Obstetrics and Gynecology International

Obstetrics and Gynecology International / 2012 / Article
Special Issue

New Advances in Urogynecology

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Clinical Study | Open Access

Volume 2012 |Article ID 316983 | 7 pages | https://doi.org/10.1155/2012/316983

Management of Obstetric Perineal Tears: Do Obstetrics and Gynaecology Residents Receive Adequate Training? Results of an Anonymous Survey

Academic Editor: Hans Peter Dietz
Received16 Mar 2011
Revised22 May 2011
Accepted25 May 2011
Published24 Jul 2011


Background/Aim. To evaluate the obstetrics and gynaecology residents' perspective of their training and experience in the management of perineal tears that occur during assisted vaginal delivery. We hypothesised that residents would perceive room for improvement in their knowledge of pelvic floor anatomy and the training received in tears repair. Design. Descriptive cross-sectional study. Population/Setting. Seventy-two major residents from all teaching hospitals in Catalonia. Methods. A questionnaire was designed to evaluate experience, perception of the training and supervision provided. Results. The questionnaire was sent to all residents ( ), receiving 46 responses (64%). The participants represented 15 out of the 16 teaching hospitals included in the study (94% of the hospitals represented). Approximately, 52% of residents were in their third year while 48% were in their fourth. The majority of them thought that their knowledge of pelvic floor anatomy was poor (62%), although 98% felt confident that they would know when an episiotomy was correctly indicated. The survey found that they lacked experience in the repair of major degree tears (70% had repaired fewer than ten), and most did not carry out followup procedures. Conclusion. The majority of them indicated that more training in this specific area is necessary (98%).

1. Introduction

Obstetric anal sphincter injury (OASI) is said to occur in approximately 1–4% of all deliveries, although the true incidence may be substantially higher [1]. Followup has shown anal incontinence (AI) symptoms in up to 57% of those who undergo primary repair [2]. Longterm followup of such symptomatic patients shows a high prevalence of women with AI after OASI [3]. Women with OASI are twice as at risk of suffering AI six-month postpartum [4]. However, about 60–80% of women who suffer an obstetric anal sphincter injury but have a good external anal sphincter (EAS) repair remain asymptomatic at twelve months. Most women who remain symptomatic describe incontinence of flatus or faecal urgency [5]. Although AI is not a life-threatening condition, it may affect women psychologically and physically [6, 7].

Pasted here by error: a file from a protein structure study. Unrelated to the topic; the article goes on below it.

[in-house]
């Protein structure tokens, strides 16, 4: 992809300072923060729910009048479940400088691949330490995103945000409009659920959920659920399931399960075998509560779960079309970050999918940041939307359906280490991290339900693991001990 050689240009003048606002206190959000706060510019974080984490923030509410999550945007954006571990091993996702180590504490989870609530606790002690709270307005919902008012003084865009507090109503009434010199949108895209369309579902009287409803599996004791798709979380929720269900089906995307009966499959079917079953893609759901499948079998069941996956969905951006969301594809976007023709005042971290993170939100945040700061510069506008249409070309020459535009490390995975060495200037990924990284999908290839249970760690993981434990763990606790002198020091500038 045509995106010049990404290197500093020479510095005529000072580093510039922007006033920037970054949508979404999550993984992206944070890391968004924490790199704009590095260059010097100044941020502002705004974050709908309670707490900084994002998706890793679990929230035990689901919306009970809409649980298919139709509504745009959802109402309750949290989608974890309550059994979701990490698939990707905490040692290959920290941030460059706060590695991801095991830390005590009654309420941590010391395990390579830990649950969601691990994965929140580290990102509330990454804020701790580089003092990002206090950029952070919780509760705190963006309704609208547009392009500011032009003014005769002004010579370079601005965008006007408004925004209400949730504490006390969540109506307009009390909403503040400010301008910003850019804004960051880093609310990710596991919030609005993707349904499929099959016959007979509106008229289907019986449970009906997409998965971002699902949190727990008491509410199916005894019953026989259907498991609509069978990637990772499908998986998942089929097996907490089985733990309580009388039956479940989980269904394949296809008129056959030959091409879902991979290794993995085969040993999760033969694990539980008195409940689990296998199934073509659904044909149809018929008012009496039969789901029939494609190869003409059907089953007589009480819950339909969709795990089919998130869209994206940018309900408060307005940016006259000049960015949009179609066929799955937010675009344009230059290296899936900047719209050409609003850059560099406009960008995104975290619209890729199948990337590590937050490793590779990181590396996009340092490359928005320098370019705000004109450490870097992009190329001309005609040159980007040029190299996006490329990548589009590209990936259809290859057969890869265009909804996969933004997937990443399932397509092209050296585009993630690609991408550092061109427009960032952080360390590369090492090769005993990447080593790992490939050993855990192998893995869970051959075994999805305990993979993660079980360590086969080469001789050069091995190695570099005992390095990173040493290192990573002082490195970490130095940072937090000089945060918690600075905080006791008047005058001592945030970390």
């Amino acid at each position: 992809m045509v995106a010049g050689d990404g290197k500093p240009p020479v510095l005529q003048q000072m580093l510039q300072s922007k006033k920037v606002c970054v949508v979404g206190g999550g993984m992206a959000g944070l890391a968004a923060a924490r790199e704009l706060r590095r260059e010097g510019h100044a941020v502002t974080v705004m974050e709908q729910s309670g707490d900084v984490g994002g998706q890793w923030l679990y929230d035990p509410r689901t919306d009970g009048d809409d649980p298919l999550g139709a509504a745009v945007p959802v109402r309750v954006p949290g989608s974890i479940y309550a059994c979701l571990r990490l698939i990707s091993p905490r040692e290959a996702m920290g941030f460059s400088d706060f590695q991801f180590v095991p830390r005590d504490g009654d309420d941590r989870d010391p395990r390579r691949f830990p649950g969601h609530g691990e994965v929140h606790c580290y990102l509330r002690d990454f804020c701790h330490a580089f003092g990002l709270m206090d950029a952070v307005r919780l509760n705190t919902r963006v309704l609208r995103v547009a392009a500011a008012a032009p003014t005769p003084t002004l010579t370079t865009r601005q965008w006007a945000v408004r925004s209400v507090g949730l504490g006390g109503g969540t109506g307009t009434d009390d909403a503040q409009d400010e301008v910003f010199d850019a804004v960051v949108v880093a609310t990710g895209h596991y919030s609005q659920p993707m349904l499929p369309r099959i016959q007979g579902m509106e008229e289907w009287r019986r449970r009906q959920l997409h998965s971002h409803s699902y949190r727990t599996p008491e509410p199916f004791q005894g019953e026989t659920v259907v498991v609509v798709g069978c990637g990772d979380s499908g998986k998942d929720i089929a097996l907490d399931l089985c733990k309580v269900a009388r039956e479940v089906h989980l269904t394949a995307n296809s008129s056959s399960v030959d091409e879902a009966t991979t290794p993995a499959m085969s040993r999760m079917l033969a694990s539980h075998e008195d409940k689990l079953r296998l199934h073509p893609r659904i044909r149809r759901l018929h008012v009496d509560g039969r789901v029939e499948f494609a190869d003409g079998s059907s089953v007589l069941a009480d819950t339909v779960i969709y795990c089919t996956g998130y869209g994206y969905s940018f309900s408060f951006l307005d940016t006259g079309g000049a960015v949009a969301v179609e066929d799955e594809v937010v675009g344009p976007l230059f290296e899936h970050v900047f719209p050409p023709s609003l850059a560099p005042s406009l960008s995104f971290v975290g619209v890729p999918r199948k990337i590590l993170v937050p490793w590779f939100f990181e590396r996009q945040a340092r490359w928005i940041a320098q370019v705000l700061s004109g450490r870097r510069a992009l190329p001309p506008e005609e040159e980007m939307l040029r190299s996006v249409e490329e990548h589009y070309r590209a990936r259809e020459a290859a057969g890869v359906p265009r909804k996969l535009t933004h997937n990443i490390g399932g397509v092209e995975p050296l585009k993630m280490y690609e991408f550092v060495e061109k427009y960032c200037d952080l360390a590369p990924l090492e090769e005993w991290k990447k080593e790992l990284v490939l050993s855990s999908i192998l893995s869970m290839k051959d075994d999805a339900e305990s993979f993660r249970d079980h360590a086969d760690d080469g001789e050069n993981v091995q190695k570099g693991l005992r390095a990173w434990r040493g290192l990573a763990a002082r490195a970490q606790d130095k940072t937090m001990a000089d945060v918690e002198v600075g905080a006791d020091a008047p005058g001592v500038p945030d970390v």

There is no other moment in a woman’s life when pelvic floor structures are more vulnerable than during childbirth. DeLancey et al. [8] showed the association between delivery and injuries caused to the levator ani muscles, and Hendrix et al. [9] has ascertained the increase in the risk of pelvic organ prolapse after vaginal delivery. But the strongest data suggesting a causal relationship between childbirth and levator trauma is provided by ultrasound studies comparing pelvic floor structures before and after childbirth [10, 11]. If professionals practising in the labour ward are made more aware of the risk to pelvic floor structures during delivery, they are more likely to adopt the appropriate preventive measures.

Various studies suggest that the degree of knowledge of obstetrics and gynaecology specialists in the repair of perineal injuries, specifically those involving the anal sphincter, is limited. According to Fernando et al. [12] and McLennan et al. [13], the training given to obstetrics and gynaecology residents on this subject is insufficient. Furthermore, these studies show the positive effect of introducing specific training actions [1417]. Evaluating this situation for gynaecology residents and future specialists is of great relevance, since measures can be taken during their training period which aim to maximise aptitudes and, thereby, allow residents to undertake a more comprehensive and safer professional practice. At this point in time, no specific formal training regarding OASI management is contemplated in the educational programme of residents in Catalonia.

We hypothesised that there was room for improvement in the knowledge of pelvic floor anatomy for obstetrics and gynaecology residents in Catalonia (a region in the north-east of Spain with approximately eight million inhabitants), and that residents had poor experience in repairing third and fourth degree perineal tears, and insufficient knowledge of the risk that their obstetric manoeuvres entailed for the female pelvic floor.